Traditional classes or grade levels are divided into sections. Subject teachers are allocated to each section. Each section operates in isolation to the other. What if all sections took the expository parts (lectures and demos) together, then broke up into smaller groups based on level and progress? This would enable far greater learning possibilities.
What if the lecture was taken as part of homework in a flipped classroom manner? What if all the subject teachers of the class/grade spent individualized time with specific groups, giving issues personal attention?
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I recently read that Finland has moved away from classrooms and students are required to work in total project mode. Solve real- life problems and learn as they go. Again Viplav the issue of scale is the challenge. How are these learning trends going to impact populous states like SA, India etc?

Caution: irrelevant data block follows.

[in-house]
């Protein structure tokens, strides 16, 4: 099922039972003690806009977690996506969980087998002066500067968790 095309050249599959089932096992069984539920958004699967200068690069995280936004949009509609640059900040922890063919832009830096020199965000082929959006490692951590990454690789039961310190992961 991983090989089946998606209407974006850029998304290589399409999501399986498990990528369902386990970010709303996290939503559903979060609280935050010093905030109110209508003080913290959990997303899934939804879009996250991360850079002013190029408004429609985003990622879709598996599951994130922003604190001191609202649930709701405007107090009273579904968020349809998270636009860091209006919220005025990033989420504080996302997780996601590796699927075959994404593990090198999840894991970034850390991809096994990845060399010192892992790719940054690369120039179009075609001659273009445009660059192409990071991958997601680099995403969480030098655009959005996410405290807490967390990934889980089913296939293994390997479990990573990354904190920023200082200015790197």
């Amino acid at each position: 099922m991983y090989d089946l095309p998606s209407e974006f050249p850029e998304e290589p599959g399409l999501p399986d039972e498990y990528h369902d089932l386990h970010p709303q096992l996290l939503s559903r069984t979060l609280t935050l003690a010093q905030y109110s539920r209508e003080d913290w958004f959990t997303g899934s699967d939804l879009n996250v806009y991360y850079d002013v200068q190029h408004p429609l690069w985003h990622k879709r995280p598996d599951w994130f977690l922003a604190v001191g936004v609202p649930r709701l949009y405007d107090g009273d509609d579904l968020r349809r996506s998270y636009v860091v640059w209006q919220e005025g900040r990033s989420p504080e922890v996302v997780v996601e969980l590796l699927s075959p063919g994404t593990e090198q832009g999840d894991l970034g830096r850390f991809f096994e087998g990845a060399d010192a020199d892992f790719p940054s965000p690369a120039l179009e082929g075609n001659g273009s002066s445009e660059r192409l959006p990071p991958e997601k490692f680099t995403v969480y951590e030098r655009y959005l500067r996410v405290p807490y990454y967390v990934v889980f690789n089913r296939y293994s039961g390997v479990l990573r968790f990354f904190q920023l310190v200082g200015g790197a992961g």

I think Finland has then mastered the problem statement on scale – how to scale learning interactions, conversational density and increased metacognition in order to achieve better outcomes? Everywhere else we are talking scale in terms of numbers and diversity.
That aside, since numbers are really important too, perhaps we should scale down the size and reach of each “school”, and in parallel, increase quality of teachers (just a weak generalization but let us say these were the only two parameters). Basically, what if each “school” was nothing but a set of distributed and federated small-size high interaction-density classrooms (that is the next what-if :)) – school owners would work with these individual micro-schools and devise mechanisms to control quality and whole-school interaction. Each micro-school would require less space and resources, but greater management skill. Like I think what AltSchool is trying to do?